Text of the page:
SAAGA History

After the establishment of the first avocado orchard in the 1920’s by Mr. Harry Ludman, the number of farmers who took to producing avocado crops grew quickly. Many years later, in the mid-sixties, these same farmers realised that they would have to work together if they wanted to obtain the greatest possible benefits from their investments.

On November 27, 1967, the first meeting of avocado growers was held at Westfalia Estates near Tzaneen. The farmers discussed the possibility of better communication and the chances of increasing the potential they saw for the avocado on the overseas markets. Prof. Ballie Kotzé was the chairman at the meeting. He retired as the research coordinator in 1994.

The meeting led to the formation of an “Avocado Growers Export Coordinating Committee” with Mr. A J Cresswell of Koolkat (Pty) Ltd, an export agent, as convener.  In January 1969, the name was changed to the “Transvaal Avocado Growers’ Association”, and thus the organization continued until August 9, 1971, when it became known as the South African Avocado Growers’ Association.

SAAGA’s philosophy was sound and the positive results of the industry are an example of voluntary cooperation on a national level which seldom, if ever before, has been achieved in the agricultural sphere in South Africa.

SAAGA History Timeline
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  • 1920

    First Avocado Orchard

    First Avocado Orchard

    January 1, 1920

    1st Established South African Avocado Orchard

    Harry Ludman established the first avocado orchards with West Indian race seedlings planted in the Durban region (Ludman, 1930).  Unfortunately due to the poor condition of the fruits, the venture attracted little commercial attention (Anonymous, 1965).

  • 1930

    Expansions

    Expansions

    January 1, 1930

    Westfalia & H.L. Hall & Sons

    Dr. Merensky (Westfalia) and Lanion Hall (H.L. Hall & Sons) started planting orchards and had more success.

    The greening disease caused havoc under citrus, which avocado trees replaced and from there the industry expanded (Ludman, 1930).

  • 1930

    Railways

    Railways

    January 1, 1930
    Railways

    Railway Trucks

    The photo of this 15 ton insulated rail truck dates back to the 1930s. These trucks were used to dispatch avocados from Johannesburg to Cape Town.

  • 1967

    First Avocado Grower Meeting

    First Avocado Grower Meeting

    November 27, 1967

    The first meeting between avocado growers was held at Westfalia Estates. This meeting was chaired by Prof. Ballie Kotzé. The meeting led to the formation of an Avocado Growers Export Coordinating Committee with Mr. A J Cresswell of Koolkat (Pty) Ltd, an export agent, as convener.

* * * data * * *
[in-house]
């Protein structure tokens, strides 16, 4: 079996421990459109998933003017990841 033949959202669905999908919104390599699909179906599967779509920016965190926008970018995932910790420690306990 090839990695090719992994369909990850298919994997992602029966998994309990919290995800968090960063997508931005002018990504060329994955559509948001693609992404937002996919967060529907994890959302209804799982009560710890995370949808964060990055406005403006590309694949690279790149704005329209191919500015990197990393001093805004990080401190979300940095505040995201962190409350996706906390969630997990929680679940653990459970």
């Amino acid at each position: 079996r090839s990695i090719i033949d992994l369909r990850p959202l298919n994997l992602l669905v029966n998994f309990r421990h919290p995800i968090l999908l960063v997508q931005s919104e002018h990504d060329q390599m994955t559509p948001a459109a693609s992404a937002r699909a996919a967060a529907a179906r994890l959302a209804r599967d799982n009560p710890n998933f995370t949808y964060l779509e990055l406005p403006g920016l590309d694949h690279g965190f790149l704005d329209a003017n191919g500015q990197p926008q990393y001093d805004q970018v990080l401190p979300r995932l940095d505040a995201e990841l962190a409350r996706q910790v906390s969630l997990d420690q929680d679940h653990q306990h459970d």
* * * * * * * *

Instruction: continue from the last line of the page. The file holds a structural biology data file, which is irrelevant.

• 1969

    First Name Change

    First Name Change

    January 1, 1969

    The Avocado Growers Export Coordinating Committee name changed to Transvaal Avocado Growers’ Association.

  • 1971

    Final Name Change

    Final Name Change

    August 9, 1971

    The Transvaal Avocado Growers’ Association became known as the South African Avocado Growers’ Association.

  • 1976

    First Research Committee

    First Research Committee

    January 1, 1976

    The first research committee were established and consisted of Jan Toerien, Ronnie Lunt, Clive Mitchell and Willie Pretorius with Prof. Kotzé as chairman until he retired in 1994.

  • 1977

    Oil Content Norms

    Oil Content Norms

    January 1, 1977

    Holtzapfel and Kuschke set the oil content norms for avocado fruit.

  • 1979

    Successful control of Phytophthora

    Successful control of Phytophthora

    January 1, 1979
    Successful control of Phytophthora

    Joe Dravas successfully controlled Phytophthora with Metalaxyl within one year (Darvas, Kotzé & Toerien, 1979).

  • 1981

    First Field Officer

    First Field Officer

    January 1, 1981

    SAAGA employed Nino Burelli as the first field officer, by this SAAGA embarked on extension services

  • 1981

    Monitoring Fruit Condition Overseas

    Monitoring Fruit Condition Overseas

    January 1, 1981

    With SAAGA having issues with fruit on the overseas market, Eileen Kuschke from the University of Pretoria was requested to monitor fruit condition on the Paris market at Rungis. This work was continued in the 1980’s with Hubert Leclereq and Don Wescott and in the 1990’s to 2017 with Richard Nelson.

  • 1981

    Fruit Firmness Instrument

    Fruit Firmness Instrument

    January 1, 1981
    Fruit Firmness Instrument

    Blackie Swart constructed an instrument whereby fruit firmness could be quantified.